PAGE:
Yet we’re still charged a huge weekly rate for the comic. So we’re making decisions on whether to retain so-called “legacy” comic strips.
On Sept. 1, for example, we’re ending Beetle Bailey on Sunday and replacing him with the more contemporary Mike du Jour, a contemporary office life comic.
These aren’t easy decisions — and sometimes they’re not popular.
But I often tell people that it’s a privilege for me — I’ve studied York newspaper history quite a bit — to be part of a news media revolution that will make history.
We ask for your patience — and ongoing support — as we work to keep the newspaper healthy, while building a digital future.

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Given that I was wrong last time we introduced a new look for the newspaper, I won’t give a guesstimate for how long the upcoming design will last.
But I will echo something I wrote last time:
We believe you’ll feel comfortable with our new appearance.

Also of interest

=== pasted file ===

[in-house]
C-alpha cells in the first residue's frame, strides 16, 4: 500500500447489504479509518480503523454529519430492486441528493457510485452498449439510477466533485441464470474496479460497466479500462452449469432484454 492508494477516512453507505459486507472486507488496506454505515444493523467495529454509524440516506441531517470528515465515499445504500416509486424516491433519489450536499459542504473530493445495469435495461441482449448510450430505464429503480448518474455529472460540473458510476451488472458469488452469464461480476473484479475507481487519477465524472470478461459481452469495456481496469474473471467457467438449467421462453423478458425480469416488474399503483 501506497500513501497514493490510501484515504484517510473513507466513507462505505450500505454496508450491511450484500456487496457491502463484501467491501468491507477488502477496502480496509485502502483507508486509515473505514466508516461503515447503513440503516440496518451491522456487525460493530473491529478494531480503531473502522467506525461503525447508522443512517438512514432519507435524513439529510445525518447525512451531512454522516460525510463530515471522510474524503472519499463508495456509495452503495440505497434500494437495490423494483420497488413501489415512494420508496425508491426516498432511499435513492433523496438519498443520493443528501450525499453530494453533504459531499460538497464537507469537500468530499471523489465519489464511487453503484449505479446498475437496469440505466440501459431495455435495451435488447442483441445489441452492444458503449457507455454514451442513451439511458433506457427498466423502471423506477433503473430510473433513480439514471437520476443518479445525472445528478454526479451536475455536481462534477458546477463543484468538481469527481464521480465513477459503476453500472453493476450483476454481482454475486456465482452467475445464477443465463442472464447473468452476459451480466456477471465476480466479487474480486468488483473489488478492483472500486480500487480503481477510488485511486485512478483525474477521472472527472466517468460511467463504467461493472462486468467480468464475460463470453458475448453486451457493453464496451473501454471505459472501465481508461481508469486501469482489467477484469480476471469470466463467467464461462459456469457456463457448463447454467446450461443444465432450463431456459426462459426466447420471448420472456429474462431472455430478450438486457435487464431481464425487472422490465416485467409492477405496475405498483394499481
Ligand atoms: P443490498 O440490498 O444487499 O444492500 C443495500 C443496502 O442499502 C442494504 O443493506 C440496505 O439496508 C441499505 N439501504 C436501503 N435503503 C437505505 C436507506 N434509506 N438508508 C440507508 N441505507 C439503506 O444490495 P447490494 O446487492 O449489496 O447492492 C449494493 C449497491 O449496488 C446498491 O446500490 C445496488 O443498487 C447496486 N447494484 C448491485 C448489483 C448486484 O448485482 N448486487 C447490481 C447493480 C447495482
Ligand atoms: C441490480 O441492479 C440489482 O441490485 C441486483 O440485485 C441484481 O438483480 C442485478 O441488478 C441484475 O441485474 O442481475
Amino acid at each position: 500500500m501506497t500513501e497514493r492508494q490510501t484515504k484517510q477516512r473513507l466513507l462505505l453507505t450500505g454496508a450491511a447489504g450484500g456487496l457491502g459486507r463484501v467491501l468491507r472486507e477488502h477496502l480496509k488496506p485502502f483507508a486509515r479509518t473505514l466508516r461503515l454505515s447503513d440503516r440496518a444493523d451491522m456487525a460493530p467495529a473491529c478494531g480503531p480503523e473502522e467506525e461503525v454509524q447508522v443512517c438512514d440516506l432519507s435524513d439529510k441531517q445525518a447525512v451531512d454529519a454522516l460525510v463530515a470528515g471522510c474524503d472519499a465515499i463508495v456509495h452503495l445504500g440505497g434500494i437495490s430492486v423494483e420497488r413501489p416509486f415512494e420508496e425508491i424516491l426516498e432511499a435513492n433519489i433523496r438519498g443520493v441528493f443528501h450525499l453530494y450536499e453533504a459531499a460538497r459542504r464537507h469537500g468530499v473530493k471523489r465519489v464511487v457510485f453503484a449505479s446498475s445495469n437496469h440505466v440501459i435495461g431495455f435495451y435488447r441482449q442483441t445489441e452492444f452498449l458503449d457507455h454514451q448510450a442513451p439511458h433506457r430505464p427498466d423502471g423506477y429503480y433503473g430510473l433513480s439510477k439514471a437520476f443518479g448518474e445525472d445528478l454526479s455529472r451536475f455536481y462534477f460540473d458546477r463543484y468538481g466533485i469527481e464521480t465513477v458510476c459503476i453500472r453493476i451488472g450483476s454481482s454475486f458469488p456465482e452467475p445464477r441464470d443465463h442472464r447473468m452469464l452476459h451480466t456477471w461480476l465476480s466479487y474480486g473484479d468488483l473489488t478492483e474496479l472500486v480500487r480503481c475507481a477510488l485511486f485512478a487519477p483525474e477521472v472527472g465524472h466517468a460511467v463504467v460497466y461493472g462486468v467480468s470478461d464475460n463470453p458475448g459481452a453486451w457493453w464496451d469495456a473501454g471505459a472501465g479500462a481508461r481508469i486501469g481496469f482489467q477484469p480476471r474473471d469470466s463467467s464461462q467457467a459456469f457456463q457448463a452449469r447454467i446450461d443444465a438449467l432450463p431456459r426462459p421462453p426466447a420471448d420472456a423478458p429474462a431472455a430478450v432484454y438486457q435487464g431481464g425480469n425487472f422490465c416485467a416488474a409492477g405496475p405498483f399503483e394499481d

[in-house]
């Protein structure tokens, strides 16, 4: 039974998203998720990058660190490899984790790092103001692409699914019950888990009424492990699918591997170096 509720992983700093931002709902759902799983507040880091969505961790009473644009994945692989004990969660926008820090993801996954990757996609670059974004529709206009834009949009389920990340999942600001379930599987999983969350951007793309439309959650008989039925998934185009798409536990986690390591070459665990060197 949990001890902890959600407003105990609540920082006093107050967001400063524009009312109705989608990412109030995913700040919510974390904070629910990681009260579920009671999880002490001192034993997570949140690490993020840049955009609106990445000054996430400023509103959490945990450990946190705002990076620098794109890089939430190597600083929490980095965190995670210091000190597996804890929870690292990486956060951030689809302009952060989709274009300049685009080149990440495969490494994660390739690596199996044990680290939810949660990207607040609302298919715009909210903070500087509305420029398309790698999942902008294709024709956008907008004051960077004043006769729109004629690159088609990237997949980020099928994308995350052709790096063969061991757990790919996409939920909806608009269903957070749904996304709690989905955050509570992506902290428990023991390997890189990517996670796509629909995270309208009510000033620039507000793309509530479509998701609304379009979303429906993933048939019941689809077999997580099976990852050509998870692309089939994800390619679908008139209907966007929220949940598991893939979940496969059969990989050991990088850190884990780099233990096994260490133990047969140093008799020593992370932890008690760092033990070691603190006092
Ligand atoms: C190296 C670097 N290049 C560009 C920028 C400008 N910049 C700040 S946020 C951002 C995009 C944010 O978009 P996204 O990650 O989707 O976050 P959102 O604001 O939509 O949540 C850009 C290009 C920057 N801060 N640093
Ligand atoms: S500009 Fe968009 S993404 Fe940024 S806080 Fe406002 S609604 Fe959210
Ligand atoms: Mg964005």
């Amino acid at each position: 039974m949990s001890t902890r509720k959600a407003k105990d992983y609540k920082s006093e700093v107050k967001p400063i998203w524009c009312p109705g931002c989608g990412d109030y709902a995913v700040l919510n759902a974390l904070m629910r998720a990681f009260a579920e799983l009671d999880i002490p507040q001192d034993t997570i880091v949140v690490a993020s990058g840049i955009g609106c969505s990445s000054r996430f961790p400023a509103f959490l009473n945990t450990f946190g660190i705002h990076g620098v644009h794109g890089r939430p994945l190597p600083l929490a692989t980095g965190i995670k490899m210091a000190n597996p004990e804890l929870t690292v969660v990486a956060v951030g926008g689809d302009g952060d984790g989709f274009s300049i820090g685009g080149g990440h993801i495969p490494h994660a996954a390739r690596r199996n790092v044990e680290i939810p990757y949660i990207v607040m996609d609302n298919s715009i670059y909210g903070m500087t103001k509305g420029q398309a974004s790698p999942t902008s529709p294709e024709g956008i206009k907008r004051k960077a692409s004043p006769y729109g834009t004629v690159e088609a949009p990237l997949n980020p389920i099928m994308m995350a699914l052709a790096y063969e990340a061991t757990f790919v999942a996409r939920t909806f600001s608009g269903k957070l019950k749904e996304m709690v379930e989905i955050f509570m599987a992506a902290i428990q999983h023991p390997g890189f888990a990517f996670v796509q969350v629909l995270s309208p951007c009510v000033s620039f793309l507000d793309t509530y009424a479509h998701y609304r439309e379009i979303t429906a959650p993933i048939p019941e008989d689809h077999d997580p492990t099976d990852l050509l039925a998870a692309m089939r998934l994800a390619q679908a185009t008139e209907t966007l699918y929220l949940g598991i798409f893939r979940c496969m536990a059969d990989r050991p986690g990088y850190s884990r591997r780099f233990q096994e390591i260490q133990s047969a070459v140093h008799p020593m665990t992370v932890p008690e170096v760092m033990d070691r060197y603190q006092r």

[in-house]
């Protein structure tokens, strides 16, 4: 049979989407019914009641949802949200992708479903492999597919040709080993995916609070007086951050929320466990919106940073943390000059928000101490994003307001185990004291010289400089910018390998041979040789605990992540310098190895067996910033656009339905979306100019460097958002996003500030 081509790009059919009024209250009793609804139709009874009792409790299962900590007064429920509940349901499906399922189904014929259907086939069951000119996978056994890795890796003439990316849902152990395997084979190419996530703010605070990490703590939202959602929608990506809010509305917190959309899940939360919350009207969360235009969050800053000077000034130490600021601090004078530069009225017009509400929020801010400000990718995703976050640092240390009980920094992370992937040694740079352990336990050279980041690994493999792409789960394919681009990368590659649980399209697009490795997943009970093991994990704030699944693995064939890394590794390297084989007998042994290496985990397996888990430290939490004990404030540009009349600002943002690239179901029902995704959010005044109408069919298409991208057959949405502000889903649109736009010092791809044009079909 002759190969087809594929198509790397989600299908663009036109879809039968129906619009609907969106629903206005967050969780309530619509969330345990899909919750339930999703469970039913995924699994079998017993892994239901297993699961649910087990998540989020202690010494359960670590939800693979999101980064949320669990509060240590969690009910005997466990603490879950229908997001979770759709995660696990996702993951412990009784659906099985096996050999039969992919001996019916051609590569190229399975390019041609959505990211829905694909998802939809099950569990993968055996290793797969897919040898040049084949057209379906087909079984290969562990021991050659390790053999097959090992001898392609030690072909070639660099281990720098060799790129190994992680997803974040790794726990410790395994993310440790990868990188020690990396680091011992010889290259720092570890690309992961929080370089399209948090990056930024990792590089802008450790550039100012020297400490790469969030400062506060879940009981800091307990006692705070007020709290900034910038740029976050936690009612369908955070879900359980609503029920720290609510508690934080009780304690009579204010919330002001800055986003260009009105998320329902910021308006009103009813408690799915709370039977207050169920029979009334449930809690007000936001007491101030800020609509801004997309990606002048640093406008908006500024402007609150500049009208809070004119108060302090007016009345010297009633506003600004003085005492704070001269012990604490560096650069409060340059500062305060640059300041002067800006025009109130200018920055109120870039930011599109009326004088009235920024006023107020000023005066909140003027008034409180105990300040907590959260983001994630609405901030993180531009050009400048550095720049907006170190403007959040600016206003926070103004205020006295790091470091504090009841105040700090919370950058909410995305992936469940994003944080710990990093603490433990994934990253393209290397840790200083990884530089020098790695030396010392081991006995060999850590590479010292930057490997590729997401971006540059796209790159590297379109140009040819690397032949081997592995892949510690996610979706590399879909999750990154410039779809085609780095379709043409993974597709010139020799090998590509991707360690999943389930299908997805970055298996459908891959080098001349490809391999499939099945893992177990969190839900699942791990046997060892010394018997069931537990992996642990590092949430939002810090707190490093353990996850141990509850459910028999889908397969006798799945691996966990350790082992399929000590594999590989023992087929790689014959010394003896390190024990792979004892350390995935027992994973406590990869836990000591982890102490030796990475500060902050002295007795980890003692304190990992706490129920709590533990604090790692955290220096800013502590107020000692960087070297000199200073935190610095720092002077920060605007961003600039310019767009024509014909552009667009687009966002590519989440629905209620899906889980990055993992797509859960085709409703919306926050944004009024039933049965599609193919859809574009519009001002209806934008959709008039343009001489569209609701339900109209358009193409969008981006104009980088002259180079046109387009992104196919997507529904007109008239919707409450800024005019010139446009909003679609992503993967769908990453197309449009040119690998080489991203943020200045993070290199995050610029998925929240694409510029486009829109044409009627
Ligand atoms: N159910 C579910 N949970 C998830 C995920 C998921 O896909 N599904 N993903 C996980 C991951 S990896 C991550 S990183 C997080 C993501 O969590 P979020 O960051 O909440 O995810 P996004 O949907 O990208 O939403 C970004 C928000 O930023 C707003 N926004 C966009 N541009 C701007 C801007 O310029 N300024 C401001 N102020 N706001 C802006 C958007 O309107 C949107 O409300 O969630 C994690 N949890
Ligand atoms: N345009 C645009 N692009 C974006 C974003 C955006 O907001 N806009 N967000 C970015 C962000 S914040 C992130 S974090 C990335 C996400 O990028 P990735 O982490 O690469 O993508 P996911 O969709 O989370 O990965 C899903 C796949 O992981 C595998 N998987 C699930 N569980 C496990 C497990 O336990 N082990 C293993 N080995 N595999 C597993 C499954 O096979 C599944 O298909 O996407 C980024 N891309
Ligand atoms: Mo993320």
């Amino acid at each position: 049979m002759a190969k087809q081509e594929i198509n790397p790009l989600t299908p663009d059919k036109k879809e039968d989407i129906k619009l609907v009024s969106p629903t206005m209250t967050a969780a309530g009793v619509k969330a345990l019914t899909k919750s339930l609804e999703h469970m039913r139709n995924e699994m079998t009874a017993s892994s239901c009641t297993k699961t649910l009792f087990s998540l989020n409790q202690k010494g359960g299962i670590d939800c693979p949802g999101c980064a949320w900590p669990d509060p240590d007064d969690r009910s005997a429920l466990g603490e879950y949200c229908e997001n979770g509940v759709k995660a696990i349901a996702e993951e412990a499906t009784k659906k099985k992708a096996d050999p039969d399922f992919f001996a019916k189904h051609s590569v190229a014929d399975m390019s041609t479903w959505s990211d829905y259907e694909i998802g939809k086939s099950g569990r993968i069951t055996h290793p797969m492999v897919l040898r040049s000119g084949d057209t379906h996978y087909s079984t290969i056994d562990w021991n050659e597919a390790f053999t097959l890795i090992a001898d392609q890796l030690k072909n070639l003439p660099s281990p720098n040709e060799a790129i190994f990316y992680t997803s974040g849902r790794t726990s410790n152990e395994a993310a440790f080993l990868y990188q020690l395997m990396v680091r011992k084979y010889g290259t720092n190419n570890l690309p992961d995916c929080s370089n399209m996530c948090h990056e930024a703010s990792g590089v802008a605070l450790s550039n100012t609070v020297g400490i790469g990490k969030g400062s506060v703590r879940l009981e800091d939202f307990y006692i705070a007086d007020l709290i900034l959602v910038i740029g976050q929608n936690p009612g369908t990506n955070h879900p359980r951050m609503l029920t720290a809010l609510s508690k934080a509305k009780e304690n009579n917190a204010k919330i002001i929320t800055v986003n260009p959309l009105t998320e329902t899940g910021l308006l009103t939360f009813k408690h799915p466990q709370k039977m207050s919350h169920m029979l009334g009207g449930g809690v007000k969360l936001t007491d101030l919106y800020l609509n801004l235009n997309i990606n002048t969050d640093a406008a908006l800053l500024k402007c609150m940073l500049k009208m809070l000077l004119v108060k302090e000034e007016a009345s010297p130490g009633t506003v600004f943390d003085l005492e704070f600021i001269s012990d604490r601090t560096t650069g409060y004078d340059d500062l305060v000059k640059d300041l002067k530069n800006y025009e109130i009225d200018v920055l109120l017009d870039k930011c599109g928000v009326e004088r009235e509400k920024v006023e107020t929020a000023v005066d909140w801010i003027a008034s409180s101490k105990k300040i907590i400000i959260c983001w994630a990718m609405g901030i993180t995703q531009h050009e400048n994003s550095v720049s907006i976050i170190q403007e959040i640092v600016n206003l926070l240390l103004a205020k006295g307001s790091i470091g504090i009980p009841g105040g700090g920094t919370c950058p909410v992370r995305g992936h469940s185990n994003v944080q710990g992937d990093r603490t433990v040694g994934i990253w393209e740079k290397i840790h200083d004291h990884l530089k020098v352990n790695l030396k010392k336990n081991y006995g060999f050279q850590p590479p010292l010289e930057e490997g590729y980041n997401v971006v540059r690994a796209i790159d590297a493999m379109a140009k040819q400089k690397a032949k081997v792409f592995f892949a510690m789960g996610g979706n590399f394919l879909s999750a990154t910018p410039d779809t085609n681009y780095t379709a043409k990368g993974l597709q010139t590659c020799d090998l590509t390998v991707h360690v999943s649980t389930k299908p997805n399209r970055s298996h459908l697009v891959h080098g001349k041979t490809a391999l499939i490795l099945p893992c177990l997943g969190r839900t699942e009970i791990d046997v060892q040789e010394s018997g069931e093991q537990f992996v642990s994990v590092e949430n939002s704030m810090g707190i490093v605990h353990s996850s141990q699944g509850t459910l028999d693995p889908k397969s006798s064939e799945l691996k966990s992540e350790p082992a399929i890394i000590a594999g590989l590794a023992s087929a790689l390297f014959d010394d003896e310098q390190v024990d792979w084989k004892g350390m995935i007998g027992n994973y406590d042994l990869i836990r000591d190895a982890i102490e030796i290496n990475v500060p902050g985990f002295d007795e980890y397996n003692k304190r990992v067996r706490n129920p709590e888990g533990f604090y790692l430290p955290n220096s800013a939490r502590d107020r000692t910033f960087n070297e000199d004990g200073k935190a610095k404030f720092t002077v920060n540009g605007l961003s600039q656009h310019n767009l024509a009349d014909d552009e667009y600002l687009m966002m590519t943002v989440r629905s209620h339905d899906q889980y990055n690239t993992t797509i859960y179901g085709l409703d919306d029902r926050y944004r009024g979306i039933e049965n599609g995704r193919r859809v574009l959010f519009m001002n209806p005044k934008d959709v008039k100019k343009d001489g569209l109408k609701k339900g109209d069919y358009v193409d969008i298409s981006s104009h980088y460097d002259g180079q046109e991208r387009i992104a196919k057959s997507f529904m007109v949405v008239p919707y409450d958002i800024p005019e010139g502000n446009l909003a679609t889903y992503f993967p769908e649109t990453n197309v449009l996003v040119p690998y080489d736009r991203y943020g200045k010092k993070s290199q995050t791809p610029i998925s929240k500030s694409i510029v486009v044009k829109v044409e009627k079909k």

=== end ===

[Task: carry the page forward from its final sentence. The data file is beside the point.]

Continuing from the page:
The York Daily Record and its predecessors have had 9 publishers in 97 years.

About Jim McClure

Editor of the York Daily Record/Sunday News, ydr.com and its many digital products. East Region Editor, Digital First Media. Journalism/history blogger: yorktownsquare.com. Author or co-author of seven York County, Pa., history books.
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4 Responses to York Daily Record/Sunday News to don different, more contemporary dress

  1. JoAnn Paules says:

    I loved that calendar. When I was little, I enjoyed looking at the beautiful photographs for each month.

    And since you mention it, I do not like the size of the paper. What is the deal with the tall skinny pages?

    • Jim McClure says:

      JoAnne, I’ll have more calendar pages coming on the blog soon, so stay tuned. The skinny paper stems from the fact that we’ve narrowed the width over the years to save newsprint and $. That’s a relatively inexpensive press adjustment. But to make the newspaper relatively less tall, well, that’s cannot be done as inexpensively – or at all – on a modern press. Thanks for asking./Jim

  2. Peg says:

    I don’t care about the size of the pages. I’m interested in the content. But the print is so small, it’s become a chore to read.